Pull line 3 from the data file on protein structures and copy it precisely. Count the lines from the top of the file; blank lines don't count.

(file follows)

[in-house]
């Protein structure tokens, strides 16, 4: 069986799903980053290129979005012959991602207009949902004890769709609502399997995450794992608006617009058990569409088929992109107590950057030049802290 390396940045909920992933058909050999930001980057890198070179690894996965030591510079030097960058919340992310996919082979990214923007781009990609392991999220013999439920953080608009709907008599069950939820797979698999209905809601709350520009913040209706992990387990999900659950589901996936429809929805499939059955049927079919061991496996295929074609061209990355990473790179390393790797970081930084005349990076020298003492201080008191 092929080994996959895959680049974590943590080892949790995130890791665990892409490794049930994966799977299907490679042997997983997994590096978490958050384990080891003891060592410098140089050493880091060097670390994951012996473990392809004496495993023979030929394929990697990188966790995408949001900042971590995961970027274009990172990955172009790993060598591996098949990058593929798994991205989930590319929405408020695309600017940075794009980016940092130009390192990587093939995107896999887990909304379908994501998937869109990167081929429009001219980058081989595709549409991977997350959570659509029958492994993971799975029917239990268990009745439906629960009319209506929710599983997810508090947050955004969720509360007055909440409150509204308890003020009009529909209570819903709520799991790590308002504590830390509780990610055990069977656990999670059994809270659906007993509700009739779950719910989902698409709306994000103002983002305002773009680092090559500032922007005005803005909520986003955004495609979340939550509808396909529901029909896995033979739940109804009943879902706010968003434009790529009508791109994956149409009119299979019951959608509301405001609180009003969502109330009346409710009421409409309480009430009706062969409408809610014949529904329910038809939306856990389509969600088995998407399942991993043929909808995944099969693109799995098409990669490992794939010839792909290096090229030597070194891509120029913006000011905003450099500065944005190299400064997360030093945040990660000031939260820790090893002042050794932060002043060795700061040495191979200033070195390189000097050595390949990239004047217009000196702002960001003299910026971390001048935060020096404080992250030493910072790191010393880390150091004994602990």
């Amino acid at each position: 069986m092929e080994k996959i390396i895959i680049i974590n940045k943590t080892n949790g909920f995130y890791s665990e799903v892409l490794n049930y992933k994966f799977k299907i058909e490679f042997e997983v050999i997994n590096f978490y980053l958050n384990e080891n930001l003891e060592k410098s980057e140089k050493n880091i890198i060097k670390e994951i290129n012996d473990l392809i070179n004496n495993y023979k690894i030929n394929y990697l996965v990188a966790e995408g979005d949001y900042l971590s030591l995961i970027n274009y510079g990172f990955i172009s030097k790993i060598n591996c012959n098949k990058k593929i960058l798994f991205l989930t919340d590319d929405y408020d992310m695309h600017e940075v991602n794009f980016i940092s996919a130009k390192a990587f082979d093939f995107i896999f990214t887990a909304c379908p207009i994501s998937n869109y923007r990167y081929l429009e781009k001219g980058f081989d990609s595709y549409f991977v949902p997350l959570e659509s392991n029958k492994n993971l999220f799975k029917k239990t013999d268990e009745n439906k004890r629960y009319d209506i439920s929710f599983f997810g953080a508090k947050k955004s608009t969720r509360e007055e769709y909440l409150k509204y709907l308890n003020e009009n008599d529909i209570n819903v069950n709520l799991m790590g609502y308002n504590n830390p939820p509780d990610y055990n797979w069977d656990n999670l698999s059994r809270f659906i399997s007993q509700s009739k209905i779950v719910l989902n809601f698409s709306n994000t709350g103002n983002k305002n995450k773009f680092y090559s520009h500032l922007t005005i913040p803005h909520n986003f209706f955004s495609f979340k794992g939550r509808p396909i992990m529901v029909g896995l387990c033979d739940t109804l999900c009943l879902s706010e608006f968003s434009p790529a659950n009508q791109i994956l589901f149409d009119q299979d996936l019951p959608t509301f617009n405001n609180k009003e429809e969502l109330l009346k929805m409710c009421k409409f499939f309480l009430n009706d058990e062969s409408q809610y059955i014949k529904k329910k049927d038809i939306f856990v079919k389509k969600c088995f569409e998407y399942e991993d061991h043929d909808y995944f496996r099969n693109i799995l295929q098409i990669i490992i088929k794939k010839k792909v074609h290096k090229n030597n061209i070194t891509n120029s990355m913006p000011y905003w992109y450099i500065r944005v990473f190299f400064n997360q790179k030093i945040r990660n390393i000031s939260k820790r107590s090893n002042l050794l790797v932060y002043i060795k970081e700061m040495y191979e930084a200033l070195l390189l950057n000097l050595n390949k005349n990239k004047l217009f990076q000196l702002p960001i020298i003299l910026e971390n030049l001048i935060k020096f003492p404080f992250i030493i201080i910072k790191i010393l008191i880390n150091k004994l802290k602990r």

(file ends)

């Amino acid at each position: 069986m092929e080994k996959i390396i895959i680049i974590n940045k943590t080892n949790g909920f995130y890791s665990e799903v892409l490794n049930y992933k994966f799977k299907i058909e490679f042997e997983v050999i997994n590096f978490y980053l958050n384990e080891n930001l003891e060592k410098s980057e140089k050493n880091i890198i060097k670390e994951i290129n012996d473990l392809i070179n004496n495993y023979k690894i030929n394929y990697l996965v990188a966790e995408g979005d949001y900042l971590s030591l995961i970027n274009y510079g990172f990955i172009s030097k790993i060598n591996c012959n098949k990058k593929i960058l798994f991205l989930t919340d590319d929405y408020d992310m695309h600017e940075v991602n794009f980016i940092s996919a130009k390192a990587f082979d093939f995107i896999f990214t887990a909304c379908p207009i994501s998937n869109y923007r990167y081929l429009e781009k001219g980058f081989d990609s595709y549409f991977v949902p997350l959570e659509s392991n029958k492994n993971l999220f799975k029917k239990t013999d268990e009745n439906k004890r629960y009319d209506i439920s929710f599983f997810g953080a508090k947050k955004s608009t969720r509360e007055e769709y909440l409150k509204y709907l308890n003020e009009n008599d529909i209570n819903v069950n709520l799991m790590g609502y308002n504590n830390p939820p509780d990610y055990n797979w069977d656990n999670l698999s059994r809270f659906i399997s007993q509700s009739k209905i779950v719910l989902n809601f698409s709306n994000t709350g103002n983002k305002n995450k773009f680092y090559s520009h500032l922007t005005i913040p803005h909520n986003f209706f955004s495609f979340k794992g939550r509808p396909i992990m529901v029909g896995l387990c033979d739940t109804l999900c009943l879902s706010e608006f968003s434009p790529a659950n009508q791109i994956l589901f149409d009119q299979d996936l019951p959608t509301f617009n405001n609180k009003e429809e969502l109330l009346k929805m409710c009421k409409f499939f309480l009430n009706d058990e062969s409408q809610y059955i014949k529904k329910k049927d038809i939306f856990v079919k389509k969600c088995f569409e998407y399942e991993d061991h043929d909808y995944f496996r099969n693109i799995l295929q098409i990669i490992i088929k794939k010839k792909v074609h290096k090229n030597n061209i070194t891509n120029s990355m913006p000011y905003w992109y450099i500065r944005v990473f190299f400064n997360q790179k030093i945040r990660n390393i000031s939260k820790r107590s090893n002042l050794l790797v932060y002043i060795k970081e700061m040495y191979e930084a200033l070195l390189l950057n000097l050595n390949k005349n990239k004047l217009f990076q000196l702002p960001i020298i003299l910026e971390n030049l001048i935060k020096f003492p404080f992250i030493i201080i910072k790191i010393l008191i880390n150091k004994l802290k602990r």